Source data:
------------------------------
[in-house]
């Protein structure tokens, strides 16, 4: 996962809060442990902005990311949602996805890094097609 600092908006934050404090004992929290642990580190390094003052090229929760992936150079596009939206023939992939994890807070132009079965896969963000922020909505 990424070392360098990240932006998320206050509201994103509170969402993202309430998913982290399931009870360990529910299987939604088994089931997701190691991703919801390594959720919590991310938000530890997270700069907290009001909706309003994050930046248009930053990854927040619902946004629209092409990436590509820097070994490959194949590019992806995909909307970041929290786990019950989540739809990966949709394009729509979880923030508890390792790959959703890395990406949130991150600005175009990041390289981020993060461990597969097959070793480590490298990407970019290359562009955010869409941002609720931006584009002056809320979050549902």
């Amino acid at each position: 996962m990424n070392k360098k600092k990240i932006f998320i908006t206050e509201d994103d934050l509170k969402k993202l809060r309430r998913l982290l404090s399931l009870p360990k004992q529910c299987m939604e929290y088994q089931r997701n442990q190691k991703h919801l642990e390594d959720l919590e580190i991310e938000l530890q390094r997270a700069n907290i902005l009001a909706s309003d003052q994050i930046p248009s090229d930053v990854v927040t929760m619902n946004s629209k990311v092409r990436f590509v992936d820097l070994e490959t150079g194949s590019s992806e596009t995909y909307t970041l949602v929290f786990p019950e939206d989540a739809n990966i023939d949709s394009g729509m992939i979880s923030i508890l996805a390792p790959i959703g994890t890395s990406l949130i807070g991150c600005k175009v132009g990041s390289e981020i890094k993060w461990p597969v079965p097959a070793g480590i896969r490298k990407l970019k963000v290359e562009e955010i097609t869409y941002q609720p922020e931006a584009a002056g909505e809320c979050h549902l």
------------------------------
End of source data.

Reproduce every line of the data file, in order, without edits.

[in-house]
């Protein structure tokens, strides 16, 4: 996962809060442990902005990311949602996805890094097609 600092908006934050404090004992929290642990580190390094003052090229929760992936150079596009939206023939992939994890807070132009079965896969963000922020909505 990424070392360098990240932006998320206050509201994103509170969402993202309430998913982290399931009870360990529910299987939604088994089931997701190691991703919801390594959720919590991310938000530890997270700069907290009001909706309003994050930046248009930053990854927040619902946004629209092409990436590509820097070994490959194949590019992806995909909307970041929290786990019950989540739809990966949709394009729509979880923030508890390792790959959703890395990406949130991150600005175009990041390289981020993060461990597969097959070793480590490298990407970019290359562009955010869409941002609720931006584009002056809320979050549902």
């Amino acid at each position: 996962m990424n070392k360098k600092k990240i932006f998320i908006t206050e509201d994103d934050l509170k969402k993202l809060r309430r998913l982290l404090s399931l009870p360990k004992q529910c299987m939604e929290y088994q089931r997701n442990q190691k991703h919801l642990e390594d959720l919590e580190i991310e938000l530890q390094r997270a700069n907290i902005l009001a909706s309003d003052q994050i930046p248009s090229d930053v990854v927040t929760m619902n946004s629209k990311v092409r990436f590509v992936d820097l070994e490959t150079g194949s590019s992806e596009t995909y909307t970041l949602v929290f786990p019950e939206d989540a739809n990966i023939d949709s394009g729509m992939i979880s923030i508890l996805a390792p790959i959703g994890t890395s990406l949130i807070g991150c600005k175009v132009g990041s390289e981020i890094k993060w461990p597969v079965p097959a070793g480590i896969r490298k990407l970019k963000v290359e562009e955010i097609t869409y941002q609720p922020e931006a584009a002056g909505e809320c979050h549902l």